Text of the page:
Let’s define COD performance in no uncertain terms: it is how quickly you can accelerate, decelerate, re-accelerate, stop, and change direction on the athletic field (and not necessarily in that order). It’s any combination of those skills.
This is likely the biggest athletic factor that determines success over your competition in most field sports. Acceleration refers to speed and how quickly it can increase over a given time frame or distance. The same can be said for deceleration and how quickly speed can decrease over a given time frame or distance. What I’m referring to with change of direction performance is the ability to maintain body control, foot placement, and movement efficiency while combining all the components of COD.Change of direction performance is the ability to maintain body control, foot placement, and movement efficiency while combining all the components of COD, says @coachelichter. Click To Tweet
One of the COD performance sessions that we run athletes through while measuring, tracking, and comparing their performances over time is what we call “the vector cut tree.” This is comprised of either a one-cut or two-cut change of direction. For example, one of the vector cuts is a 10-yard linear starting sprint with a 45-degree cut for 5–10 yards after the prescribed cut around the 10-yard mark. Another example is the same 10-yard starting sprint with a 90-degree cut to the right or left and carrying that cut for 5–10 yards following the prescribed cut.
With GPS, we can measure distance, acceleration, speed, and other metrics during this entire movement. In this particular example, we are looking for the highest speed attained over the first 10 yards, the least amount of speed loss during the cut or change in direction of movement, the highest amount of speed regained or achieved in the 5–10 yards of the new linear path of movement following the cut, and a smooth curve or trend line that isn’t scattered about (showing choppy movement or loss of smoothness in the movement).
Let’s look at two athletes performing the linear to 90 cuts in the same session.
Athlete #1: Analysis based on Figures 4 and 5
- Covered 15 yards in 4.5 seconds.
- Peaked at 12.39 mph at the 6.1-yard mark.
- Had a choppy, inefficient deceleration, evidenced by the scattered dots that form a rough curve.
- Lost approximately 10.89 mph during the 90-degree cut.
- Reached a peak speed of 7.83 mph in the second direction of motion following the 90-degree cut.
Athlete #2: Analysis based on Figures 6 and 7
- Covered 15 yards in 3.6 seconds.
- Peaked at 12.37 mph at the 6.0-yard mark.
- Had a smooth deceleration evidenced by the smooth curve.
- Lost approximately 2.97 mph during the 90-degree cut.
- Reached a peak speed of 10.83 mph in the second direction of motion following the 90-degree cut.
In summary, Athlete #2 had a much better performance in that movement pattern. He completed the entire required distance in less time. While both athletes reached the same speed on the first line of movement around the same distance out from the start, Athlete #2 was able to change his direction of movement sharply with much less speed lost. Then he accelerated again in the new direction and reached a higher speed at the conclusion of the movement.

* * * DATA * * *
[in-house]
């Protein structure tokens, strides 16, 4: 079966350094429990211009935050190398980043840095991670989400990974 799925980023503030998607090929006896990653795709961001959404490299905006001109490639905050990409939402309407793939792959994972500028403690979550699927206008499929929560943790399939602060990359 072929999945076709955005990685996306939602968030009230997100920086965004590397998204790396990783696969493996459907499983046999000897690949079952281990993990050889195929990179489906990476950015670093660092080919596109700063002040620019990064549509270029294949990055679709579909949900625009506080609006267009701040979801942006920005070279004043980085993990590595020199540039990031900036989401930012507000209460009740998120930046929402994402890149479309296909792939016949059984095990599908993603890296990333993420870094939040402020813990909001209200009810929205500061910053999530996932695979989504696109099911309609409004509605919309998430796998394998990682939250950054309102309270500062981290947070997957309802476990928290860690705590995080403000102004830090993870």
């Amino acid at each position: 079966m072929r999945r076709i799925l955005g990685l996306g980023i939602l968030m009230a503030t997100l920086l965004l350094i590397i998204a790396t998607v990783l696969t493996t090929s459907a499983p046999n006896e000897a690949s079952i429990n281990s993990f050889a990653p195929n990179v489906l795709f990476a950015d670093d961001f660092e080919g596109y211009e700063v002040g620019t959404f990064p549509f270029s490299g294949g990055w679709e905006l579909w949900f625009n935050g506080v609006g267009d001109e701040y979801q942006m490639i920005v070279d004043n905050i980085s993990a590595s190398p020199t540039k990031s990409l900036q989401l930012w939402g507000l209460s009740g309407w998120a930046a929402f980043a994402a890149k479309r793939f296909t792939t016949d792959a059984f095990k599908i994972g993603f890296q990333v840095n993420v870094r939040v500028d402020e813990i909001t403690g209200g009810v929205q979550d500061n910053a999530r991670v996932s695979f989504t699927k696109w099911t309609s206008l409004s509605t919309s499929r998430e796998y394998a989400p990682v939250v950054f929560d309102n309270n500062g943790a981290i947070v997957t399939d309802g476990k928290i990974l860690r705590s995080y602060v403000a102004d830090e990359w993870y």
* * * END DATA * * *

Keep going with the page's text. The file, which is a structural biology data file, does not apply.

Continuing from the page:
Gamify Training with GPS!
Speed coaches know if you time a sprint or movement, the athlete will run as fast as they can. Training and moving with intent are extremely important for improving the quality of training sessions, repetitions, and drills.
I remember a day when my coaches and I were looking over fly sprint times and wondering why our athletes weren’t performing as well as we were expecting them to at a particular practice. We had deloaded their training for a week or two leading up to this session and were giving them maximum rest between sprints. This made us believe we would see lots of new personal bests for this benchmark sprint on this day.
Most of the athletes were just stale, running the fly 20-meter sprints against timing gates. The speaker that we play music on was dead too (no charge), and even though we were timing their runs, they just didn’t have the juice. I told my coaching staff to set up a second and third lane with timing gates, organize the sprinters in groups of three by comparable speed, and race them.
Sometimes, timing them isn’t enough to create the intentional efforts needed, so by adding a competitive race to the equation—mixed in with a few friendly wagers on each race—we got the results we were looking for over the next two sprints. PBs started popping off like crazy! Times, on average, improved by .15–.2 seconds, in some cases.Sometimes, timing athletes isn’t enough to create the intentional efforts needed, but adding a competitive race gave us the results we were looking for, says @coachelichter. Click To Tweet
This was an example of what we call gamifying a session or drill. Build a score or win/loss around an exercise, and you will get the very best outputs from the ultra-competitive athletes you coach. You tap into their innate desire to compete, perform better than an opponent or teammate, and ultimately WIN! Just win, baby is the motto!
With GPS, you can gamify almost any movement, drill, or sprint. Figure 8 shows the peak velocity of the sprint with an on-screen alert set to show when each athlete being monitored hits 90% of their max output speed. You can see that all the boxes are colored red, which is the alert that was set. If the athlete did not hit 90% of their peak speed, the box would remain the default color.
This is particularly useful for us when administering true speed sessions where we want to see an athlete hit 95% or greater of their maximum speed output on each sprint rep. If they are not hitting that high a threshold, we would likely make an adjustment in the session—such as allowing for more recovery time, for example. If we see speed dropping below 90%, the session will be ended—and these alerts help us monitor that performance metric in real time with GPS.
A Precision Tool
The more precise we can be—making sure we keep the main thing the main thing and without over-analyzing the data—the more impact our programs and coaching will have. If you are a private sector coach and looking for better ways to quantify training to help your athletes lock in and crush performance and move with better precision, speed, and power, then take a serious look at adding this GPS technology into your program.
If you have questions or want to discuss, further feel free to contact me through email at email@example.com.